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This chapter compares DVD systems with related consumer electronics and computer data storage products Each section presents technical specifications as well as advantages and disadvantages The charts are, of necessity, rather terse and technical, but most points are explained in the accompanying paragraphs or in s 3 and 4 Most terms and acronyms are also defined in the Glossary Some specifications, such as signal-to-noise ratio (SNR) and dynamic range, are technical maximums that usually are lower in practice For example, both DVD video and audio at 24 bits per sample have a theoretical SNR of 144 decibels, but MPEG compression creates variable video noise and most recording equipment cannot actually achieve an SNR of 144 decibels, and current digital-to-analog converters are incapable of reproducing a perfectly clean signal While some technologies may be considered competitors to DVD, they also may complement DVD, and vice versa For example, VHS and DVD can coexist much like audiocassette tape and audio CD Digital videotape (DV) is a popular recording source in producing video for DVD
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Laserdisc is the most obvious competitor to DVD-Video because it is a highquality video format on optical disc DVD player manufacturers found their initial primary customers to be videophiles and home theater aficionados, many of whom own laserdisc players Even before it came to market, DVD dealt laserdisc a mortal blow Anticipation of DVD in 1996 drove laserdisc player sales down 37 percent, even though sales of VCRs and hi-fi/surround-sound systems were up Disc sales also were down over 30 percent Approximately 70 percent of early DVD buyers already owned laserdisc players In July 1999, Pioneer Entertainment, the largest laserdisc distributor, announced that it had shifted focus to VHS and DVD to replace all its laserdisc business1 Image Entertainment, formerly the largest independent distributor of laserdiscs, released its last laserdisc titles in February 2000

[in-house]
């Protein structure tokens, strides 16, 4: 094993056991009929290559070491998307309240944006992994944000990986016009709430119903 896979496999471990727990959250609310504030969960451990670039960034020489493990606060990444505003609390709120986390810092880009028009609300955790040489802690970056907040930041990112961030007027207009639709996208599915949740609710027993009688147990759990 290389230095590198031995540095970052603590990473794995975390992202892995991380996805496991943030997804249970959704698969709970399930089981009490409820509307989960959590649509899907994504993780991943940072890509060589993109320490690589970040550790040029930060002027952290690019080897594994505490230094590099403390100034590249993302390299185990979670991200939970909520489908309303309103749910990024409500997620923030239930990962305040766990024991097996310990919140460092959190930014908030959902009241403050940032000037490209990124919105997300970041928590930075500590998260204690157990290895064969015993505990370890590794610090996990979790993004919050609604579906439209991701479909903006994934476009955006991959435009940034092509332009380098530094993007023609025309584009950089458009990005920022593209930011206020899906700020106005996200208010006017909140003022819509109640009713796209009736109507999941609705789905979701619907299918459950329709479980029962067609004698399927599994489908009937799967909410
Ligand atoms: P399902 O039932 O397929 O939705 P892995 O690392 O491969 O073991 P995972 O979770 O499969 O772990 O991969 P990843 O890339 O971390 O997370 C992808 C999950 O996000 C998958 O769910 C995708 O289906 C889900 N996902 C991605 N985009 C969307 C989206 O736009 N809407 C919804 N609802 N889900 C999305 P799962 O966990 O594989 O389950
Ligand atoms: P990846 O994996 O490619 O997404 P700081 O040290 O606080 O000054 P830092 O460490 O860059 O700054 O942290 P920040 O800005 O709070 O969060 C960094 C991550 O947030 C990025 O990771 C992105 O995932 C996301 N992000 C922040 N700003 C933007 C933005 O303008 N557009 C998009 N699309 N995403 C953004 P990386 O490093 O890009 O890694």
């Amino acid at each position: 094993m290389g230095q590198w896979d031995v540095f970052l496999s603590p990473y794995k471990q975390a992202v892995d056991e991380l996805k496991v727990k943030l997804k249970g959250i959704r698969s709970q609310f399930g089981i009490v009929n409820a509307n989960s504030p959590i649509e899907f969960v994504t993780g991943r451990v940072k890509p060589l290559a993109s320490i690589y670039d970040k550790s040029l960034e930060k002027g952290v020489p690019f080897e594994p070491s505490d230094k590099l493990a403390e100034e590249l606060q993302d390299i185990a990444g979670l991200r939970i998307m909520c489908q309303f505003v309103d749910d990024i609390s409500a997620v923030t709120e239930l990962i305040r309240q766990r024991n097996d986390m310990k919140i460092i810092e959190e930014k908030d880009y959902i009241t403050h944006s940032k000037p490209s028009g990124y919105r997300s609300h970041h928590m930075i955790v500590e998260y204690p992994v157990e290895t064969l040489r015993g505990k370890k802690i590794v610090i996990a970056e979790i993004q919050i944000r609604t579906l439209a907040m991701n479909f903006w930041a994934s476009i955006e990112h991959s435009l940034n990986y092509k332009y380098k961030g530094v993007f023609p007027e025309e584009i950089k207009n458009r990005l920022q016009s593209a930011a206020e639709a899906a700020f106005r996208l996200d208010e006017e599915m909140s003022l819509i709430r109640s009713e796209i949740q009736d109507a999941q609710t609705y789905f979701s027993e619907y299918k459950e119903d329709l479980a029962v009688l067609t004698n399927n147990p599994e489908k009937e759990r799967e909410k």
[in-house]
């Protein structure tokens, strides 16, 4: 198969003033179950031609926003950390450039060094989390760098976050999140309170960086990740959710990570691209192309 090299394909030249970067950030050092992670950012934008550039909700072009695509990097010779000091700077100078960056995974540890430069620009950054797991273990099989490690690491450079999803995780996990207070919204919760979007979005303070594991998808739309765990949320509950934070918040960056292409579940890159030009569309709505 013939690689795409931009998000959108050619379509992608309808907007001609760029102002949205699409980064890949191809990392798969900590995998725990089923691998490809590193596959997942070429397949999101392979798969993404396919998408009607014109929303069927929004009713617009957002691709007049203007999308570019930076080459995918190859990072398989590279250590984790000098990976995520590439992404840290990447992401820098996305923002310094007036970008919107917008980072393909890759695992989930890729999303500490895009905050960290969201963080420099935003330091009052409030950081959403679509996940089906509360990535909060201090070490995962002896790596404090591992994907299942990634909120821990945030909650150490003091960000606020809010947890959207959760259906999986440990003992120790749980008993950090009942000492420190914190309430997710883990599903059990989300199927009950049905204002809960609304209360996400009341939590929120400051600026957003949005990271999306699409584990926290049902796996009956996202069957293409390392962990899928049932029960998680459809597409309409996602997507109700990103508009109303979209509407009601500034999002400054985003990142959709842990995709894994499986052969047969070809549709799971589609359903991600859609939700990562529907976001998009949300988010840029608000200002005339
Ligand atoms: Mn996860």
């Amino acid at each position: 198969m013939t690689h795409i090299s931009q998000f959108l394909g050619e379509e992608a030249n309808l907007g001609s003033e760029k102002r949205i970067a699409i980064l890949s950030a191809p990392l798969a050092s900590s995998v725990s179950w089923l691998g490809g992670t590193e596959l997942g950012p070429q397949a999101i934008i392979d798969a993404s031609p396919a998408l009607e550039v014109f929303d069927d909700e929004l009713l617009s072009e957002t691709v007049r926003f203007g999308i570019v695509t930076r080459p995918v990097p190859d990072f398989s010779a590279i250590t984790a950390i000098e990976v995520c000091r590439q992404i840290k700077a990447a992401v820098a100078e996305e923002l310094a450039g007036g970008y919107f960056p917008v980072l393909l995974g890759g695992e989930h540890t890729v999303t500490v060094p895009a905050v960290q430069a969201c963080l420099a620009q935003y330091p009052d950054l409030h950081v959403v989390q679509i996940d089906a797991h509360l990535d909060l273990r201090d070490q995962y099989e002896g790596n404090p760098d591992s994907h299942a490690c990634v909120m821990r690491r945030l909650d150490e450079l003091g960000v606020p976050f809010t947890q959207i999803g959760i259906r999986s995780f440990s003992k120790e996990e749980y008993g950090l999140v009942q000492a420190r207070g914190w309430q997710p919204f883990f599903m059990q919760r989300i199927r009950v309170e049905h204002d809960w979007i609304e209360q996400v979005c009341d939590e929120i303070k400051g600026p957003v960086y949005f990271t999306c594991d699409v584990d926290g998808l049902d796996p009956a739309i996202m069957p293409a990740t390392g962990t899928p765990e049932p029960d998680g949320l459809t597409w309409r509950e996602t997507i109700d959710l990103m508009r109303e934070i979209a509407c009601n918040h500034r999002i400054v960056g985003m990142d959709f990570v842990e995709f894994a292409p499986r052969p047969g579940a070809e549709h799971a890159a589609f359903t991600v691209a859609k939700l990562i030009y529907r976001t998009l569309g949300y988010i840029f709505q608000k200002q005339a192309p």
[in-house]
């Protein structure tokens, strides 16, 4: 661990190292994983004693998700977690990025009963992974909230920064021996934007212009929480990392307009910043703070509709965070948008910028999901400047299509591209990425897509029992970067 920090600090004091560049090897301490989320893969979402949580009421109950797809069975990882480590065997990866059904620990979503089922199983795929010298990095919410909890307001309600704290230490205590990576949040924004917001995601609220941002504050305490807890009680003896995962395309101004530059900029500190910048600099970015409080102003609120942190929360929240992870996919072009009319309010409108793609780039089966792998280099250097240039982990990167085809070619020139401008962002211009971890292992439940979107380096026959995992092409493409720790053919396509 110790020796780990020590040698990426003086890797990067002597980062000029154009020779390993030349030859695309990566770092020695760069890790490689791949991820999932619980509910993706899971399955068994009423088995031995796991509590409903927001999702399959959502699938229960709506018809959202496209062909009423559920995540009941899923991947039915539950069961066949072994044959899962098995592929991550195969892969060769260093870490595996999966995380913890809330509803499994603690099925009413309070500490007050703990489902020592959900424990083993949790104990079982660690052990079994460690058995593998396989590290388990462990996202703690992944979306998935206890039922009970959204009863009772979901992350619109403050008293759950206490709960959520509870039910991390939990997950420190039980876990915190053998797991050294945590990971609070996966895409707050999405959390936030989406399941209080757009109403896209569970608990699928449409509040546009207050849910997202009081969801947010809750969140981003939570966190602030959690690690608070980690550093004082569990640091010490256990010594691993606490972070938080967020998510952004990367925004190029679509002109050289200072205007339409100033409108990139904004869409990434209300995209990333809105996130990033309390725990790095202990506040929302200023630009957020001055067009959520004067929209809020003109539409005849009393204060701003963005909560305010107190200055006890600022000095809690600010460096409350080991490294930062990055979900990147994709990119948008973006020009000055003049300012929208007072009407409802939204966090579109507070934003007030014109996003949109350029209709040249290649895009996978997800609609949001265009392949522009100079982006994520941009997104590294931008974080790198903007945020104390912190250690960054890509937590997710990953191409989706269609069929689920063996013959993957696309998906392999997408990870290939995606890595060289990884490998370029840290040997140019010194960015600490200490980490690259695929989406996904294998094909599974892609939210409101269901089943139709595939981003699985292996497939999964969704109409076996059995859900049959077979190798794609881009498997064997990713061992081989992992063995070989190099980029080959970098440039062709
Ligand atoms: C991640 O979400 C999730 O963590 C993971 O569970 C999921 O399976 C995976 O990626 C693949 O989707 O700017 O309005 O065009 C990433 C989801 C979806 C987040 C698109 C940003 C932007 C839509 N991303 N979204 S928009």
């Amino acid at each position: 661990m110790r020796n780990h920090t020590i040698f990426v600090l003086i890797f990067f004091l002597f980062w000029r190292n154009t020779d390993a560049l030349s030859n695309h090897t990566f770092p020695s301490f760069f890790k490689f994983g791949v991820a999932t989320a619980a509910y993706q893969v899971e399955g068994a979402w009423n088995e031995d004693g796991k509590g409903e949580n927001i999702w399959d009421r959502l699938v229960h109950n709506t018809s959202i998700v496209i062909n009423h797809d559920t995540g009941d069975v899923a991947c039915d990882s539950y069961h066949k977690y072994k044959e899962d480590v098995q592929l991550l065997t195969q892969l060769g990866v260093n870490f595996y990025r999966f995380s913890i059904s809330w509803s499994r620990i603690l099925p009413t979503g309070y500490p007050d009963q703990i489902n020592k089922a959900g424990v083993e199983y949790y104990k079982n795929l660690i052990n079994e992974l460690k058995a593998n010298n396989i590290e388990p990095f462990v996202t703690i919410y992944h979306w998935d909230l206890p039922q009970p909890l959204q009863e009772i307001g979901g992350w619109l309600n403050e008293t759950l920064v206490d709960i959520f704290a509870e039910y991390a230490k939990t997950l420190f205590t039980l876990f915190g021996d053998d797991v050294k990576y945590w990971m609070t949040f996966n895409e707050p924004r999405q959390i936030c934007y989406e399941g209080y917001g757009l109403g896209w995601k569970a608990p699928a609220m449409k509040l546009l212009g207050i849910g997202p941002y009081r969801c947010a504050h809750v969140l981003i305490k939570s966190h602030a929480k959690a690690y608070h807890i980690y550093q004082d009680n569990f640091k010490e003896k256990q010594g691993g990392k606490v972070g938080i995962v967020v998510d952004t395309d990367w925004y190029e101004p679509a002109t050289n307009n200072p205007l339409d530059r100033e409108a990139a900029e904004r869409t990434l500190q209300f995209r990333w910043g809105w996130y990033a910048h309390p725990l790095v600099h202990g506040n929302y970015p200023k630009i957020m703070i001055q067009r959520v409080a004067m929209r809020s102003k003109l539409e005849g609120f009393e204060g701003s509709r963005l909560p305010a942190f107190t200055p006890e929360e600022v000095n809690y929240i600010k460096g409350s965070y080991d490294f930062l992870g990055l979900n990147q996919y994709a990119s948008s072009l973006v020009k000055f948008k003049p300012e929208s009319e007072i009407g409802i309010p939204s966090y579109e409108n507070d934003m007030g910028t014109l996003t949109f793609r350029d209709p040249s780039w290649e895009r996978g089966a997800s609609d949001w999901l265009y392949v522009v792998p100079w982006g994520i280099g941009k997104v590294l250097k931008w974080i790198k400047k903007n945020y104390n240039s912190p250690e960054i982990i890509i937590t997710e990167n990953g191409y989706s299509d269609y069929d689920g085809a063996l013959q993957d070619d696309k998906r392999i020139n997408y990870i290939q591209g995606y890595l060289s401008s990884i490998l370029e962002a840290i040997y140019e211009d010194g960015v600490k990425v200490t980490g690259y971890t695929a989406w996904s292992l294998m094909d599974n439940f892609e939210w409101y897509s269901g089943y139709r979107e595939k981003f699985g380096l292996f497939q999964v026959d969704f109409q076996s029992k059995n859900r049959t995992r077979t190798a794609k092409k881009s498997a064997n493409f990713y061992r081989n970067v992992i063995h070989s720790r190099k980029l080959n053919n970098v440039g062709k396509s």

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1Other arms of Pioneer continued to distribute laserdiscs for education, corporate training, and special applications such as museum kiosks
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DVD quickly displaced laserdisc as the premiere home entertainment format, but it will never achieve 100 percent replacement About 10,000 laserdisc titles were released in the United States for a peak installed base of about 2 million players Over 35,000 laserdisc titles were released worldwide into a market that reached approximately 7 million laserdisc players DVD attained the same player base in less than three years, but it will take four or five years to build a similar library of titles Laserdisc has the superiority of tenure and will continue to be a source of quality video, especially for rare titles that may not appear on DVD for a long while, if ever Most laserdisc player owners bought DVD players shortly after they became available, but few have rushed to replace their laserdisc collection An important distinction between laserdisc and DVD is that laserdiscs do not contain digital video, and they do not always use digital audio The laserdisc video format is analog pulse FM-encoded composite video CDV, sometimes called Video Single or CD-Video (not to be confused with Video CD), is actually a hybrid of CD and laserdisc Part of a CDV contains 20 minutes of digital audio playable on any CD player, DVD player, or CDcompatible laserdisc player The other part of a CDV contains 5 or 6 minutes of analog video and digital audio in laserdisc format, playable only on CDV-compatible laserdisc systems Table 81 lists laserdisc and DVD-Video specifications
Advantages of DVD-Video over Laserdisc
Features DVD-Video has the same basic features as CLV laserdisc (such as, scan, pause, search) plus most of the added benefits of CAV laserdisc (such as, freeze, slow, fast) DVD goes beyond laserdisc with multistory branching, parental control, multiple camera angles, video menus, interactivity, and more Level II laserdisc players had a command language similar to that of DVD, but level II discs and players never grew beyond the small niches of education and industrial training Capacity Programs on DVD can be over four times longer than those on laserdisc at equivalent quality A single-layer DVD-Video holds over two hours of material per side, and a dual-layer disc holds over four hours A CLV laserdisc holds one hour per side, and a CAV laserdisc holds only one half hour DVD-Video supports still frames with audio, allowing for hundreds or thousands of pictures accompanied by hours of surround sound Laserdisc still frames have no audio (unless specially produced discs are connected to expensive still-frame audio equipment)